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What Is It Like?

by Mona Williams

What is it like to live in a world where you cannot hide? Where every time you decide to take a step out outside, your identity is immediately assumed, questioned, and ridiculed?


What is it like to be fearful of walking down a dark, lonely street?


What is it like to make a fake phone call just so that you do not get harassed or stopped in the middle of said lonely street?


What is it like to feel uncomfortable walking into a bar and realizing you are the only person of color?


What is it like not to be able to live your best life, with your best hairstyle, without having it tugged and pulled at like you are an animal in a petting zoo?


What is it like to have to censor yourself, to change your speech, to change your demeanor depending on what demographic you are speaking to just so that you don't stand out? (Even though you know damn well you still will either way.)


What is it like to live with debilitating depression and anxiety that hovers like a dark cloud over even the happiest moments of your life? That each year you begin to remember some of the trauma that you have blocked out of your mind just so you can be a functional adult - but now you remember why you react to certain things certain ways now. And you cannot even afford the help that you need because prices for therapy are astronomical for the unwealthy?


What is it like to realize that whether you are honest and tell them you are queer or lie and tell them you are married, they will still ignore it all and try to aggressively pursue you anyway?


What is it like to be silenced as you try to explain the very things that they claim not to understand?


What is it like when people think that pronouns are the ONLY thing that the trans community struggles with even though it is literally not even scratching the surface of the countless economic disparities, egregious violence, bigotry and anti-trans laws that are being brought against people simply trying to exist?


What is it like?


What isn't it like?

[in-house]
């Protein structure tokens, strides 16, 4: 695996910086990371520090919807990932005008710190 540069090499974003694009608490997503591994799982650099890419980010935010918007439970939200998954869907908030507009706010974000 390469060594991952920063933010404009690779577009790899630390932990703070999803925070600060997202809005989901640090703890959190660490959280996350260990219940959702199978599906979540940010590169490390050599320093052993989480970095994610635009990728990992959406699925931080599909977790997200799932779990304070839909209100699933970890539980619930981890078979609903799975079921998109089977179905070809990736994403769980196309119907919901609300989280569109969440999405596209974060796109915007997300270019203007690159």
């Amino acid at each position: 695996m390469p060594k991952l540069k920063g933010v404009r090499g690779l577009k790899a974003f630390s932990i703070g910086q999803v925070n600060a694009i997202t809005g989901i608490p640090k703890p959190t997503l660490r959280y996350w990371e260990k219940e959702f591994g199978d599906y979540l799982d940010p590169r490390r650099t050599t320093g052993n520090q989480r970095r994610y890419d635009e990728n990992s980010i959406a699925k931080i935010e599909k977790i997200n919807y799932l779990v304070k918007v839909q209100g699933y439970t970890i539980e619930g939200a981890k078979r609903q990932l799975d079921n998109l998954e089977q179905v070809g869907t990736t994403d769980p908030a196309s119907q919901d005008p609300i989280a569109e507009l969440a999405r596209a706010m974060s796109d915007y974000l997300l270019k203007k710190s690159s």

The only word I ever come back to is exhaustion.


We are tired here and we want more than the blatant exploitation that so many corporations are flashing in our faces during our special month. Yes, this is a month of PRIDE and like so many others I will be partaking in celebrations, but it is more importantly a RIOT. It always has been a riot and always will be. Flashing rainbows in our faces and exclaiming “YAS QUEEN” at every inappropriate interval will not bring true restorative justice. It is time to stop coddling and allowing “allies” to virtue-signal their way out of actively doing the work and helping to bring about solutions.


Put your money and your time and your energy where your mouth is.


Back up the support you vocalize on your cute Instagram stories and your Facebook shares and your trendy TikToks with actual, tangible action.  


I want to believe deep in my heart, no matter how naive it may seem, that we will redefine what it's like. We will deconstruct this system and build it back up. We have come so far and are forever thankful and indebted to those who have come before us and paved the way. They sacrificed so much, which is why we must step up and continue the work they began. 


The work is not complete.


Maybe, just maybe one day our future babies (especially our black and brown queer and trans babies) can ask, "What was it like?"


And the elders will tearfully and joyfully say, "Here is what is no more..."

Mona Williams (they/them) started out life as a very sheltered little Afro-Latinx in The Bronx. Through lots of time, research, and exposure to the real world they discovered how to live life comfortably in their own skin. Now based in Brooklyn, Mona works in the non-profit world to help ensure that other queer folx can feel just as affirmed and safe throughout their journey in life. Feel free to follow them on Instagram @CaptainxMona and Twitter @TheCaptainMona

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